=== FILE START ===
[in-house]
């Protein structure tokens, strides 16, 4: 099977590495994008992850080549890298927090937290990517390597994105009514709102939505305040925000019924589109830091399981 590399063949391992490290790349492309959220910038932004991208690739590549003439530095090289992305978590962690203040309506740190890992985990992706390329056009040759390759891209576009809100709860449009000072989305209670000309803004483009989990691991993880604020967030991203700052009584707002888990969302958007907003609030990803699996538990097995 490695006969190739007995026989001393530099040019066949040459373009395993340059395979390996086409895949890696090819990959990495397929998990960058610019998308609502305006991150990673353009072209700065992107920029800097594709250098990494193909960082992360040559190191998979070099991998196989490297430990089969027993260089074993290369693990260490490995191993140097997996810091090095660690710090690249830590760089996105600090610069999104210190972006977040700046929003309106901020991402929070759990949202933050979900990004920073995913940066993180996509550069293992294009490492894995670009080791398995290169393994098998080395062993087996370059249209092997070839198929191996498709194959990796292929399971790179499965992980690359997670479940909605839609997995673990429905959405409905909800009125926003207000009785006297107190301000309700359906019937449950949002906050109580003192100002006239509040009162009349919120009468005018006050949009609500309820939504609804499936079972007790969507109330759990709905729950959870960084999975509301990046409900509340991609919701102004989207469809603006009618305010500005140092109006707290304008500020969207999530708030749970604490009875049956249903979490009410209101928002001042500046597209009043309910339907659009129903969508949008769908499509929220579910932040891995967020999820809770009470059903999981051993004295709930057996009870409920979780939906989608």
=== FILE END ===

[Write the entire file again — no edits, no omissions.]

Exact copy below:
[in-house]
């Protein structure tokens, strides 16, 4: 099977590495994008992850080549890298927090937290990517390597994105009514709102939505305040925000019924589109830091399981 590399063949391992490290790349492309959220910038932004991208690739590549003439530095090289992305978590962690203040309506740190890992985990992706390329056009040759390759891209576009809100709860449009000072989305209670000309803004483009989990691991993880604020967030991203700052009584707002888990969302958007907003609030990803699996538990097995 490695006969190739007995026989001393530099040019066949040459373009395993340059395979390996086409895949890696090819990959990495397929998990960058610019998308609502305006991150990673353009072209700065992107920029800097594709250098990494193909960082992360040559190191998979070099991998196989490297430990089969027993260089074993290369693990260490490995191993140097997996810091090095660690710090690249830590760089996105600090610069999104210190972006977040700046929003309106901020991402929070759990949202933050979900990004920073995913940066993180996509550069293992294009490492894995670009080791398995290169393994098998080395062993087996370059249209092997070839198929191996498709194959990796292929399971790179499965992980690359997670479940909605839609997995673990429905959405409905909800009125926003207000009785006297107190301000309700359906019937449950949002906050109580003192100002006239509040009162009349919120009468005018006050949009609500309820939504609804499936079972007790969507109330759990709905729950959870960084999975509301990046409900509340991609919701102004989207469809603006009618305010500005140092109006707290304008500020969207999530708030749970604490009875049956249903979490009410209101928002001042500046597209009043309910339907659009129903969508949008769908499509929220579910932040891995967020999820809770009470059903999981051993004295709930057996009870409920979780939906989608």